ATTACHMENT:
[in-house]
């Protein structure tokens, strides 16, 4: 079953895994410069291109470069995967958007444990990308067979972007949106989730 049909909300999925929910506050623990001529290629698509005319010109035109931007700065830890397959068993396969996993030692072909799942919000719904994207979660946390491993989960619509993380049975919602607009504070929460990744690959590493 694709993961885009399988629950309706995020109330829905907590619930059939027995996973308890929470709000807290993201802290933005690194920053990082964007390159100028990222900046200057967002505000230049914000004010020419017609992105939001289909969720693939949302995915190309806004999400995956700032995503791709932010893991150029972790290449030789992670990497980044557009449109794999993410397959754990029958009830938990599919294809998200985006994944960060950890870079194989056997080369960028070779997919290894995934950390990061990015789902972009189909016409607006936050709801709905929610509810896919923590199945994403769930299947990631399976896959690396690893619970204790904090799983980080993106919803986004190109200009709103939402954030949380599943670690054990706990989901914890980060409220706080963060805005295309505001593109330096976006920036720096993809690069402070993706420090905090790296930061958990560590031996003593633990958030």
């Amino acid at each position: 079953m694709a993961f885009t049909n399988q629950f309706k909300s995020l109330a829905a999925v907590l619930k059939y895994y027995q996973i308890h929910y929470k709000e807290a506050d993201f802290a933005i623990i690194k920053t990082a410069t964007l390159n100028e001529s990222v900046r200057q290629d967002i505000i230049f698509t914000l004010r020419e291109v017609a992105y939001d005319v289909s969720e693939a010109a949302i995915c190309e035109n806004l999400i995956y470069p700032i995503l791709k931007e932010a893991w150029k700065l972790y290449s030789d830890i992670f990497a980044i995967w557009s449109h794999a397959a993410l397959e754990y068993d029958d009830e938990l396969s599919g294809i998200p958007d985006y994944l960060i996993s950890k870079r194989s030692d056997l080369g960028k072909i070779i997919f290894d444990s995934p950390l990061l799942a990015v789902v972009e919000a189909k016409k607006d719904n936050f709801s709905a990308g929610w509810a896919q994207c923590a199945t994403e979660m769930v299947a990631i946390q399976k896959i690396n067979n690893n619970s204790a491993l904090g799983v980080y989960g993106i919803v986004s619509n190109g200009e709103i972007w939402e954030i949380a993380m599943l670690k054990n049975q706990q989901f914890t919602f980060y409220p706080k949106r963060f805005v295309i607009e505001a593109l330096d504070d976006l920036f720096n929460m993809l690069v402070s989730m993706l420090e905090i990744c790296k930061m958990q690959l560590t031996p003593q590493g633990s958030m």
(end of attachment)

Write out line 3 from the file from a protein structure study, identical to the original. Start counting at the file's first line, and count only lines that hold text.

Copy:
């Amino acid at each position: 079953m694709a993961f885009t049909n399988q629950f309706k909300s995020l109330a829905a999925v907590l619930k059939y895994y027995q996973i308890h929910y929470k709000e807290a506050d993201f802290a933005i623990i690194k920053t990082a410069t964007l390159n100028e001529s990222v900046r200057q290629d967002i505000i230049f698509t914000l004010r020419e291109v017609a992105y939001d005319v289909s969720e693939a010109a949302i995915c190309e035109n806004l999400i995956y470069p700032i995503l791709k931007e932010a893991w150029k700065l972790y290449s030789d830890i992670f990497a980044i995967w557009s449109h794999a397959a993410l397959e754990y068993d029958d009830e938990l396969s599919g294809i998200p958007d985006y994944l960060i996993s950890k870079r194989s030692d056997l080369g960028k072909i070779i997919f290894d444990s995934p950390l990061l799942a990015v789902v972009e919000a189909k016409k607006d719904n936050f709801s709905a990308g929610w509810a896919q994207c923590a199945t994403e979660m769930v299947a990631i946390q399976k896959i690396n067979n690893n619970s204790a491993l904090g799983v980080y989960g993106i919803v986004s619509n190109g200009e709103i972007w939402e954030i949380a993380m599943l670690k054990n049975q706990q989901f914890t919602f980060y409220p706080k949106r963060f805005v295309i607009e505001a593109l330096d504070d976006l920036f720096n929460m993809l690069v402070s989730m993706l420090e905090i990744c790296k930061m958990q690959l560590t031996p003593q590493g633990s958030m």